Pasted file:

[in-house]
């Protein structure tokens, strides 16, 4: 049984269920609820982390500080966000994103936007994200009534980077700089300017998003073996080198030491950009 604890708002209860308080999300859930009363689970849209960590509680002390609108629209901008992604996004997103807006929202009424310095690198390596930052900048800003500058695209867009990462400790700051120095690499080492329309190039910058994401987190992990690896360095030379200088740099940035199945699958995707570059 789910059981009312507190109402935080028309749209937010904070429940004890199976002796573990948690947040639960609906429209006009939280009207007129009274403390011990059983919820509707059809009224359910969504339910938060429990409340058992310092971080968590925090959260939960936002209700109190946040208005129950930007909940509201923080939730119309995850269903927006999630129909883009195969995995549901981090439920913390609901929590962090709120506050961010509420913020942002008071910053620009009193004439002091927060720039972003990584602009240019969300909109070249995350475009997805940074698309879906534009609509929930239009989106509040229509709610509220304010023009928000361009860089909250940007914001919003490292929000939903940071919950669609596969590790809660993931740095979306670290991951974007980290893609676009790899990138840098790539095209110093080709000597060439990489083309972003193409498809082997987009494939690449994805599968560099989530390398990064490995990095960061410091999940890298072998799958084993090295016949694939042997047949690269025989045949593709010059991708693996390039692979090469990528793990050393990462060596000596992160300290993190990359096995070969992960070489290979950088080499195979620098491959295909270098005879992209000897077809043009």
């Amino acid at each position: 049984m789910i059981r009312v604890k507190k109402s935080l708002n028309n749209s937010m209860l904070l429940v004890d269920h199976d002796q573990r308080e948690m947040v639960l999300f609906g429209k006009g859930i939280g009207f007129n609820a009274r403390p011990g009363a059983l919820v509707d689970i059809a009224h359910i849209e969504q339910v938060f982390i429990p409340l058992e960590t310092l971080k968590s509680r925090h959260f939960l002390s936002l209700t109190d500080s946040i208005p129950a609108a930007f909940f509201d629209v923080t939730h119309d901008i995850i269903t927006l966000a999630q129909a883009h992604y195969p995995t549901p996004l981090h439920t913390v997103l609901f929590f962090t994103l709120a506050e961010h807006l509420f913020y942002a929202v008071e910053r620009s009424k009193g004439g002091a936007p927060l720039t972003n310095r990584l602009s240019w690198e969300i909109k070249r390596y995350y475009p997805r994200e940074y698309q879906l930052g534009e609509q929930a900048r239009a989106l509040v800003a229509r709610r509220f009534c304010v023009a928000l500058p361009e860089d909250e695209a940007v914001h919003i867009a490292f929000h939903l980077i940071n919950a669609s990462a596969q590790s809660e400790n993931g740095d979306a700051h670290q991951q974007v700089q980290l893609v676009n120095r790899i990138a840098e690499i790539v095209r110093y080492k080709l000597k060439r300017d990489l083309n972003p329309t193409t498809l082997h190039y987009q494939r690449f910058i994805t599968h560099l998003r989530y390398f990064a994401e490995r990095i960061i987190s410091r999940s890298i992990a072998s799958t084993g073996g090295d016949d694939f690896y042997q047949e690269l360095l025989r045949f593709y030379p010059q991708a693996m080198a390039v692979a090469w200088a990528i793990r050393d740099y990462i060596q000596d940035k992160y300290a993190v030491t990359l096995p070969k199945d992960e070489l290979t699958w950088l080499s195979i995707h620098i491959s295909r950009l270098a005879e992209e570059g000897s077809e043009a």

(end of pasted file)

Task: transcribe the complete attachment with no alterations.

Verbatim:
[in-house]
């Protein structure tokens, strides 16, 4: 049984269920609820982390500080966000994103936007994200009534980077700089300017998003073996080198030491950009 604890708002209860308080999300859930009363689970849209960590509680002390609108629209901008992604996004997103807006929202009424310095690198390596930052900048800003500058695209867009990462400790700051120095690499080492329309190039910058994401987190992990690896360095030379200088740099940035199945699958995707570059 789910059981009312507190109402935080028309749209937010904070429940004890199976002796573990948690947040639960609906429209006009939280009207007129009274403390011990059983919820509707059809009224359910969504339910938060429990409340058992310092971080968590925090959260939960936002209700109190946040208005129950930007909940509201923080939730119309995850269903927006999630129909883009195969995995549901981090439920913390609901929590962090709120506050961010509420913020942002008071910053620009009193004439002091927060720039972003990584602009240019969300909109070249995350475009997805940074698309879906534009609509929930239009989106509040229509709610509220304010023009928000361009860089909250940007914001919003490292929000939903940071919950669609596969590790809660993931740095979306670290991951974007980290893609676009790899990138840098790539095209110093080709000597060439990489083309972003193409498809082997987009494939690449994805599968560099989530390398990064490995990095960061410091999940890298072998799958084993090295016949694939042997047949690269025989045949593709010059991708693996390039692979090469990528793990050393990462060596000596992160300290993190990359096995070969992960070489290979950088080499195979620098491959295909270098005879992209000897077809043009």
């Amino acid at each position: 049984m789910i059981r009312v604890k507190k109402s935080l708002n028309n749209s937010m209860l904070l429940v004890d269920h199976d002796q573990r308080e948690m947040v639960l999300f609906g429209k006009g859930i939280g009207f007129n609820a009274r403390p011990g009363a059983l919820v509707d689970i059809a009224h359910i849209e969504q339910v938060f982390i429990p409340l058992e960590t310092l971080k968590s509680r925090h959260f939960l002390s936002l209700t109190d500080s946040i208005p129950a609108a930007f909940f509201d629209v923080t939730h119309d901008i995850i269903t927006l966000a999630q129909a883009h992604y195969p995995t549901p996004l981090h439920t913390v997103l609901f929590f962090t994103l709120a506050e961010h807006l509420f913020y942002a929202v008071e910053r620009s009424k009193g004439g002091a936007p927060l720039t972003n310095r990584l602009s240019w690198e969300i909109k070249r390596y995350y475009p997805r994200e940074y698309q879906l930052g534009e609509q929930a900048r239009a989106l509040v800003a229509r709610r509220f009534c304010v023009a928000l500058p361009e860089d909250e695209a940007v914001h919003i867009a490292f929000h939903l980077i940071n919950a669609s990462a596969q590790s809660e400790n993931g740095d979306a700051h670290q991951q974007v700089q980290l893609v676009n120095r790899i990138a840098e690499i790539v095209r110093y080492k080709l000597k060439r300017d990489l083309n972003p329309t193409t498809l082997h190039y987009q494939r690449f910058i994805t599968h560099l998003r989530y390398f990064a994401e490995r990095i960061i987190s410091r999940s890298i992990a072998s799958t084993g073996g090295d016949d694939f690896y042997q047949e690269l360095l025989r045949f593709y030379p010059q991708a693996m080198a390039v692979a090469w200088a990528i793990r050393d740099y990462i060596q000596d940035k992160y300290a993190v030491t990359l096995p070969k199945d992960e070489l290979t699958w950088l080499s195979i995707h620098i491959s295909r950009l270098a005879e992209e570059g000897s077809e043009a």